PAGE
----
Although the water can be filtered to remove the heavy metals and other contaminants, that depends on the extent and severity of the fire. 

If the water is unable to be filtered, then it will continue traveling beyond your city or town, affecting others in the vicinity, including both people and wildlife.

Speaking of wildlife, many of these creatures can be left without a home after a fire, so they seek a new home elsewhere. 

This can disrupt the food chain in that ecosystem, preventing other creatures from having an available food supply.

If homes burn and they’re older properties, they could release asbestos into the air, which is extremely dangerous for all living things. 

Fires also allow more emissions to enter the air which could contribute even more so to global warming. 

6. Prevents Fires 

In a nutshell, fire safety prevents fires.

People will be more well-versed on what causes fires and what the proper protocol is when a fire occurs (evacuate and contact emergency services).

They’ll create fire prevention plans and fire safety plans so that if a fire does occur, people can escape quickly and contact the fire department.  

The safer, smarter, and more educated the average person is about fire safety, the more that devastating property losses and human life losses from fires can decrease.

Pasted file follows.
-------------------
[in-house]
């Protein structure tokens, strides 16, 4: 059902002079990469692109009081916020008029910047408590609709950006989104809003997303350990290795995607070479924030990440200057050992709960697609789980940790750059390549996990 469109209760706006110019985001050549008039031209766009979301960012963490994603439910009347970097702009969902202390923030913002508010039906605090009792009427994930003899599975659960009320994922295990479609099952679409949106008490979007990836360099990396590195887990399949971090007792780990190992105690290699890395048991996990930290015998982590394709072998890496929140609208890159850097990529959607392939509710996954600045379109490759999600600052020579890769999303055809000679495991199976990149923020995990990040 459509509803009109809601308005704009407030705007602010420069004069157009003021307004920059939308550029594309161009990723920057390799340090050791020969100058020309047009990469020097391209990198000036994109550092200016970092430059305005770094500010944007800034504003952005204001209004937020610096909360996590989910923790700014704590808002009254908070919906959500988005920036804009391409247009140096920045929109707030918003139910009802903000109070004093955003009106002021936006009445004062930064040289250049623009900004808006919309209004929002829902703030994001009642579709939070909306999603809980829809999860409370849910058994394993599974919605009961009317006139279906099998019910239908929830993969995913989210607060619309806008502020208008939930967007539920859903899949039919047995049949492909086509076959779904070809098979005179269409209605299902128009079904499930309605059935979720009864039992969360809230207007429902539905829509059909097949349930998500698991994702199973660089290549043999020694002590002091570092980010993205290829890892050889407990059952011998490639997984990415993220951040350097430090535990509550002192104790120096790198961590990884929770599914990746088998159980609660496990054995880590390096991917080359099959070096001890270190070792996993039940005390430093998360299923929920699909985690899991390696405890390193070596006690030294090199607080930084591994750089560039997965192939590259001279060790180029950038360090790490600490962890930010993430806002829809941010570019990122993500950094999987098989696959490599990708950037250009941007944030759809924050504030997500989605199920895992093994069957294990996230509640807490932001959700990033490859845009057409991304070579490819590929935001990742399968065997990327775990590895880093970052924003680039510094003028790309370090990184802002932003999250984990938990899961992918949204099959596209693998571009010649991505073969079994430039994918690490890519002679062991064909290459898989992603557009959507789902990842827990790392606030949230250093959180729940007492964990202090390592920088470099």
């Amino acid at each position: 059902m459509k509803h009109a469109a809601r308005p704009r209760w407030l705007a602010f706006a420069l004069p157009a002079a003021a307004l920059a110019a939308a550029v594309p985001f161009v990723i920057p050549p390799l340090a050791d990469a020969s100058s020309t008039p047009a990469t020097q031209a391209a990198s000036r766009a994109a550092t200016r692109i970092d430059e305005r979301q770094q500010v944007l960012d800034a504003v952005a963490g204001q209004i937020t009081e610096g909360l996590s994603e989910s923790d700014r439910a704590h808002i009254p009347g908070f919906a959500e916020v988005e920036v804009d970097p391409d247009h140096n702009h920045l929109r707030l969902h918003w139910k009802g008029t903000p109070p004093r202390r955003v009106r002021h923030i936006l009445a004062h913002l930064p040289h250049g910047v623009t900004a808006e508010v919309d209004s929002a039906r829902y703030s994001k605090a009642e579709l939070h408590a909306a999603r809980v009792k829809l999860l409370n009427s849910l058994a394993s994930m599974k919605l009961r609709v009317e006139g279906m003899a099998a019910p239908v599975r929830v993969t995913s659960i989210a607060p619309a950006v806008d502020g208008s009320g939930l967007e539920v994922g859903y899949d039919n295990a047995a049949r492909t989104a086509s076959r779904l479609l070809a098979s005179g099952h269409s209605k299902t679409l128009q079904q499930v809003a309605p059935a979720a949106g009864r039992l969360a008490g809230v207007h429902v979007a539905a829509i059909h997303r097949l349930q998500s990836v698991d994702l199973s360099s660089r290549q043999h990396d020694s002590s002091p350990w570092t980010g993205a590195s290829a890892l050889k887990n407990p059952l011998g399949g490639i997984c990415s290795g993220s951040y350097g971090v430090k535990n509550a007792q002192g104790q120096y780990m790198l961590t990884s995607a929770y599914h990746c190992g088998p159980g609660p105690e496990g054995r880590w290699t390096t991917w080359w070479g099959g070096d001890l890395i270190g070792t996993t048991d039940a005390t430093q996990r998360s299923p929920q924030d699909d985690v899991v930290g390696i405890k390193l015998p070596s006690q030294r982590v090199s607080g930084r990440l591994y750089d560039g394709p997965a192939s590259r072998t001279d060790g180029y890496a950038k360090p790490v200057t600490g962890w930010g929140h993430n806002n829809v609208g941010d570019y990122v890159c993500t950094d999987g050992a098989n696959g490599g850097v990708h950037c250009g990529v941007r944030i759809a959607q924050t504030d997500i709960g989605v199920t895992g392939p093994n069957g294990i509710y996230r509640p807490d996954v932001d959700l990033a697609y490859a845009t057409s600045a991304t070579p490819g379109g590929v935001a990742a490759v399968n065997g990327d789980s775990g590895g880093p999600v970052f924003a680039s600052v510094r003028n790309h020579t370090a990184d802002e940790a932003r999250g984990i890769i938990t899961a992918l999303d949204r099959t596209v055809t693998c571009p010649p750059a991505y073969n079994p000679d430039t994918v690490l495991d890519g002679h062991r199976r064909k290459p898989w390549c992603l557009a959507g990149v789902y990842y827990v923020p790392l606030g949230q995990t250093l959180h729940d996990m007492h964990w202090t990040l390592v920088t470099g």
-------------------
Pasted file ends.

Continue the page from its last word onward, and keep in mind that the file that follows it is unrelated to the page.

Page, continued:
When Is Fire Safety Month?

Although fire safety is best prioritized all year long, there is a dedicated month for it called Fire Safety Month.

Fire Safety Month is every October. There’s also a dedicated week in October known as Fire Safety Week, which is October 9th through the 15th.

Why does Fire Safety Month exist? That’s simple. 

Fire Safety Month puts the necessary amount of emphasis on fire prevention and all the myriad of benefits that come with it as discussed in the section prior. 

Families, employers, and all nature of people can remember why it’s so important to learn about fire risks, check their smoke detectors, and create an evacuation plan. 

Bottom Line

Fire safety should be a chief concern of anyone living on this vast planet of ours.

Learning about and implementing fire safety measures can preserve property, follow legal requirements for businesses, save our ailing environment, and–most importantly of all–prevent thousands of needless deaths from fires that occur each and every year.

Employers, don’t wait until Fire Safety Month in October. Open a dialogue about fire safety in your office during the next workday. Your employees will be glad you did.

Families, there is no better time than now to sit your loved ones down and discuss the risks of fire. Create an evacuation plan and do a fire drill to make sure everyone remembers to follow the plan.

We can all do our part to prevent fires!